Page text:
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Evidence from Resource 1 piece of evidence from this resource.

Wiener, E.L. (1993). Crew coordination and training in the advanced technology cockpit. In Wiener, E.L. , Kanki, B.G., & Helmreich, R.L. (Eds.), Cockpit resource management, 199-229. San Diego, CA: Academic Press.

  2. Evidence Type: Excerpt from Observational Study
    Evidence: "After departing from SJC and completing the first part of the LOUPE departure (which in itself was at that time a tangled procedure creating a workload problem in any aircraft; it has since been somewhat simplified), the following clearance was issued: 'After Wilson Creek, direct 37 degrees 45 minutes north, 111 degrees 05 minutes west, direct Farmington, as filed.' ... When the crew attempted to create the waypoint by entering the coordinates (latitude, lat; and longitude, lon) into the Legs page of the CDU, they experienced considerable trouble due to the fact that the sequence of the clearance did not conform to the format required by the CDU. For example the clearance as transmitted places the hemisphere ('N' and 'W') after the coordinates; the CDU demands that it come first. The crew tried one format after another, with growing frustration. Both were 'heads down' in the cockpit for a considerable time trying various formats for data entry. At one point the crew's input of the coordinates had five errors of three different types. Finally, the captain arrived at a solution: he told the first officer to fly the plane while he searched through other pages in the CDU, hoping to find the correct format for a lat and lon waypoint to use as a model. His solution represented true 'resource management.' Information readily at hand, several CDU pages containing lat/lon formats for another purpose, was used to solve the problem. In brief, the unexpected and unfamiliar lat and lon waypoint created a high workload and a compelling demand for effective crew coordination. Just why the controller felt the need to issue a lat and lon waypoint, when he could have given bearing and distance off of a nearby VOR (which is easy to enter into the CDU), is not clear. In issuing such a complex clearance, the controller was not only burdening the crew but was also making trouble for himself." (page 223-224)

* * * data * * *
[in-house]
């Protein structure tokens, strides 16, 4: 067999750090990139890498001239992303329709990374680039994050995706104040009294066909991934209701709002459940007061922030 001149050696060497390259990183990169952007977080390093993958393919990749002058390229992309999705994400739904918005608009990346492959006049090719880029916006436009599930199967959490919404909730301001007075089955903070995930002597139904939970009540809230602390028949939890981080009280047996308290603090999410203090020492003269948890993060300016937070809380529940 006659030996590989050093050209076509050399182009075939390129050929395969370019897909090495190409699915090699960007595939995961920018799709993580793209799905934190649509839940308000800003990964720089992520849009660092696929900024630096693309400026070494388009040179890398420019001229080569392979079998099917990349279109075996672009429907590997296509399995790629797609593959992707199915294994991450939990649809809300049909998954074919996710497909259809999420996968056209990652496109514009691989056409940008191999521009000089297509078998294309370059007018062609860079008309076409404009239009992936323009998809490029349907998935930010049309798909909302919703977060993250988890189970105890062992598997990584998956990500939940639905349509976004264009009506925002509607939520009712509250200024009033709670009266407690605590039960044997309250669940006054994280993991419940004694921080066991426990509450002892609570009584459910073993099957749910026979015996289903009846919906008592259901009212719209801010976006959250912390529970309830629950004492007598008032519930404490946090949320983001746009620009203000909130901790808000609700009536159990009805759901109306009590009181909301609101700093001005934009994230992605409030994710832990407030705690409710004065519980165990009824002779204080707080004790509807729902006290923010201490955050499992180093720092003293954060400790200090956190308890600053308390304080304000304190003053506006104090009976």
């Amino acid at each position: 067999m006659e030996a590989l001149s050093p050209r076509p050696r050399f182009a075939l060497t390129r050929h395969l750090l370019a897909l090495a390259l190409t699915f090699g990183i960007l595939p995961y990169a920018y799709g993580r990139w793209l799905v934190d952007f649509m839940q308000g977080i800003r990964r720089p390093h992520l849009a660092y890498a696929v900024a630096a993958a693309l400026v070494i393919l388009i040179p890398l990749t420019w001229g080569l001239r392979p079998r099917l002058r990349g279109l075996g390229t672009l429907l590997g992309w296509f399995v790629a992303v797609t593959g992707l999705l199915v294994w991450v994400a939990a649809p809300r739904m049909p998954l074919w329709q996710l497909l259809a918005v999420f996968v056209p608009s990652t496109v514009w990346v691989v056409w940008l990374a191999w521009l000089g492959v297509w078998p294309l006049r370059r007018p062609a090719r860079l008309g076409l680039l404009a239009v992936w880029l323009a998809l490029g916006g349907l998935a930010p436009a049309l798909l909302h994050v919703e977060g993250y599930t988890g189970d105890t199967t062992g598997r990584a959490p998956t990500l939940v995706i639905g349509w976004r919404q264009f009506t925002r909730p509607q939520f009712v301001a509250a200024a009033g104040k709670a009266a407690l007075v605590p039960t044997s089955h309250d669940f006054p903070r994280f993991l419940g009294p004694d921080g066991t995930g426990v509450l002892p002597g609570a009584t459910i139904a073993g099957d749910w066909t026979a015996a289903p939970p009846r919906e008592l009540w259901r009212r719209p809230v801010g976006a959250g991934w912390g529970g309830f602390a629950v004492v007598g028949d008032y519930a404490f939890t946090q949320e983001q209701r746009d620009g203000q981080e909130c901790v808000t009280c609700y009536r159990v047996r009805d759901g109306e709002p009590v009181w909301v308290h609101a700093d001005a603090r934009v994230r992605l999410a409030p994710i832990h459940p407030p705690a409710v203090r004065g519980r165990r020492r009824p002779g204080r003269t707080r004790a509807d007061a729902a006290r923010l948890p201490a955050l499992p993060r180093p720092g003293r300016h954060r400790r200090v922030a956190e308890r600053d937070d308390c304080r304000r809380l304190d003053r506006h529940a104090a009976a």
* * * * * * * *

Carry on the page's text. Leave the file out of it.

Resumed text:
Issue: data entry and programming may be difficult and time consuming (Issue #112) See Issue details
    Strength: +1
    Aircraft: unspecified
    Equipment: FMS
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